About this book
The European Communities are only two decades old. The most important of the three Communities, the European Economic Community (EEC), is even younger, having come into existence in 1958. 1 Two decades have been hardly enough time to have more than reached, much less settled, the impor tant questions of the relationship between Community law and institutions and those of the Member States. Among the most challenging of the questions is the extent to which the courts of the Member States will fulfill the obligation of safeguarding the rights created by the Treaty of Rome in favor of private persons, both indivi dual and corporate, an obligation which the Court of Justice of the European Communities has said rests upon the national courts. This obligation flows naturally, though not necessarily, from the commitment of the Court of Justice to an effective Community. However, the result depends on that commitment, and there is a natural concern that the national courts may not share the commitment to an effective Community to a degree necessary to fulfill their obligations under Community law as those obligations have been defined by the Court of Justice. In order to fu1fi11 their obligations to Community law the courts of the Member States will have to solve some serious problems, and do it with comparatively little help from the Court of Justice.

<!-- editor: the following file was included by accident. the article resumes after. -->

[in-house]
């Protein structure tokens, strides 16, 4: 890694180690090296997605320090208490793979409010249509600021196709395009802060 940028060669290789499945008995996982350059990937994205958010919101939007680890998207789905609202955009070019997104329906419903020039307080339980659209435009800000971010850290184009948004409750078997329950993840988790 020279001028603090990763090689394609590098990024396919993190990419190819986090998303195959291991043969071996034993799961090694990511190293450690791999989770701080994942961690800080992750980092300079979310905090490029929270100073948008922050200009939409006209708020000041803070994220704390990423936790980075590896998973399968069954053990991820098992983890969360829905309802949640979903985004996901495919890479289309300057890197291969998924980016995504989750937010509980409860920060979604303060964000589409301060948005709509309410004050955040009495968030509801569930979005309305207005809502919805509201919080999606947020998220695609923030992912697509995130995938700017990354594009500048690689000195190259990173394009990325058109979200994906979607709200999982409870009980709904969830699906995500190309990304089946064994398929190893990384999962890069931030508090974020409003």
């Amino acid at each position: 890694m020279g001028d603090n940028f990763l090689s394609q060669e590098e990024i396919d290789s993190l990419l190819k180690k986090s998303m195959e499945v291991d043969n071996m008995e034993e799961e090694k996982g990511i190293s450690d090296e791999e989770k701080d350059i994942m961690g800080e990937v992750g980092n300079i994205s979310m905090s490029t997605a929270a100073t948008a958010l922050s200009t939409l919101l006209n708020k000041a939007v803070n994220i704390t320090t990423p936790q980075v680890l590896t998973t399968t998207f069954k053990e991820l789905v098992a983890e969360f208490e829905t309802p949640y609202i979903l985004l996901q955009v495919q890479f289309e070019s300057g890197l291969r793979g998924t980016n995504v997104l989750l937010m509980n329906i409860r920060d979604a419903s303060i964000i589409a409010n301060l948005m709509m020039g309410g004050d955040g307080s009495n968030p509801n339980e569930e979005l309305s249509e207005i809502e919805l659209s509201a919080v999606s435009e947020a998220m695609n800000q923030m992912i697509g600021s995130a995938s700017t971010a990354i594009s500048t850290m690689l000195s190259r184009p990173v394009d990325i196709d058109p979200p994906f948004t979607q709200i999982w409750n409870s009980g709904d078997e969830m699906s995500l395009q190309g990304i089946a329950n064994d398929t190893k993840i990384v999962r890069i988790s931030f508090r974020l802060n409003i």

Europe interpretation justice law Legislation organization social security